Gripping “Safe House” delivers from beginning to end

By: Alex Spindler ~Arts & Entertainment Editor~

The sheer brilliance and potency of live theatre exploded on Oct. 23 at Cincinnati’s Playhouse in the Park with the world premiere of “Safe House.” Penned by Cincinnati native Keith Josef Adkins, this compelling historical drama revolves around brothers Addison and Frank Pedigrew, along with their Aunt Dorcas, during the 1840s in northern Kentucky.

Safe House Better Photo - behind the curtain cincy dot com
From left to right: LeRoy McClaine, Stephanie Berry, Wilbur Edwin Henry and Shane Taylor perform one of the most powerful and enthralling new plays that Cincinnati has recently produced.

Having been born free African-Americans in a society overwrought with terror and racial
intolerance, the Pettigrews are punished for two years for assisting fugitives to escape north of
the Ohio River. During this time, they cannot visit parts of town or even keep their doors closed. The seemingly heroic protagonist, Addison, desperately wants to open a shoe shop of his own, and naïve yet big-hearted Frank seeks justice for all escaped slaves passing by.
When Roxie, a young, maltreated slave appears at the house, the family faces perilous questions of loyalty and trust, all under the tutelage of an unnamed Sheriff. This ensemble of six superb actors brought ferocity to a script already teeming with humor, historical veracity and poignant drama. Stephanie Berry, as the maternal Aunt Dorcas, carried herself with such grace and power that one would think the part was written just for her.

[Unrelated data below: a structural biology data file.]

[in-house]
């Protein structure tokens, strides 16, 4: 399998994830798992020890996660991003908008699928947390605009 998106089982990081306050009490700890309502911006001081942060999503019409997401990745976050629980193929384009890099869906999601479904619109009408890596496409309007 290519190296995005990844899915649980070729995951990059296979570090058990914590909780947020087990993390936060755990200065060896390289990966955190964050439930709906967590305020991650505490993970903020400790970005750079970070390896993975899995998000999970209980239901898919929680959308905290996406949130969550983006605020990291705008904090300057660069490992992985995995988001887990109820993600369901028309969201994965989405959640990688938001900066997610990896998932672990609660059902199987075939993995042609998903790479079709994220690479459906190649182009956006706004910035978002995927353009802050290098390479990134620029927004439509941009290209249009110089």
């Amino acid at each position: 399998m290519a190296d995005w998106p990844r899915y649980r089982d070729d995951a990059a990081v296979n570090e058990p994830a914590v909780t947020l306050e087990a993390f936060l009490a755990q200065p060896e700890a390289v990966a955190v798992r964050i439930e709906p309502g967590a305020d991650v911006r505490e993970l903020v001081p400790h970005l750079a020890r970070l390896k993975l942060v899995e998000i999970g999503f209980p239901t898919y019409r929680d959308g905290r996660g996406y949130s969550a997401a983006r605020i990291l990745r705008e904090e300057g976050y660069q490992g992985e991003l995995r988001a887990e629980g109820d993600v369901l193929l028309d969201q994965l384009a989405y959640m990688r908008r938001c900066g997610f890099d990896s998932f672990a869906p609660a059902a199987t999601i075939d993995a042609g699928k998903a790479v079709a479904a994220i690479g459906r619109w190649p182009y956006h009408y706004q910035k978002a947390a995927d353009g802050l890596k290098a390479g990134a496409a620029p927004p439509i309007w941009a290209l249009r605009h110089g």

LeRoy McClain and Shane Taylor, as the clashing brothers Addison and Frank, respectively, portrayed bite and wit with every line delivered and created a moment of such intensity that
audible gasps were frequent in that moment. I dare not spoil the surprise.

Per usual, the Marx Theatre at Playhouse in the Park boasted an impressive scenic design of protruding roof beams, gorgeous costumes and intricate lighting that illuminates at just the right moments. Audience members truly felt transported to another era of both antebellum grandeur and grotesque social disorder.

The only issue was with the volume. The theater is set up true proscenium-style with blocking
that positioned the characters oftentimes in a thrust setting. Because of this, the actors would have their backs turned to different sides of the house throughout the play. Certain moments
of quiet intimacy caused phrases to be lost in the jumble since the actors did not perform with microphones.
However, these moments were few and far between. The overall composition of the actors and their dedication to the script made for an engrossing drama that is sure to find a life in regional companies and potentially off-Broadway houses for years to come.

“Safe House” will run until Nov. 15 at the Cincinnati Playhouse in the Park. Tickets are available online at http://www.cincyplay. com or by calling the box office at 513-421-3888.

Newswire Rating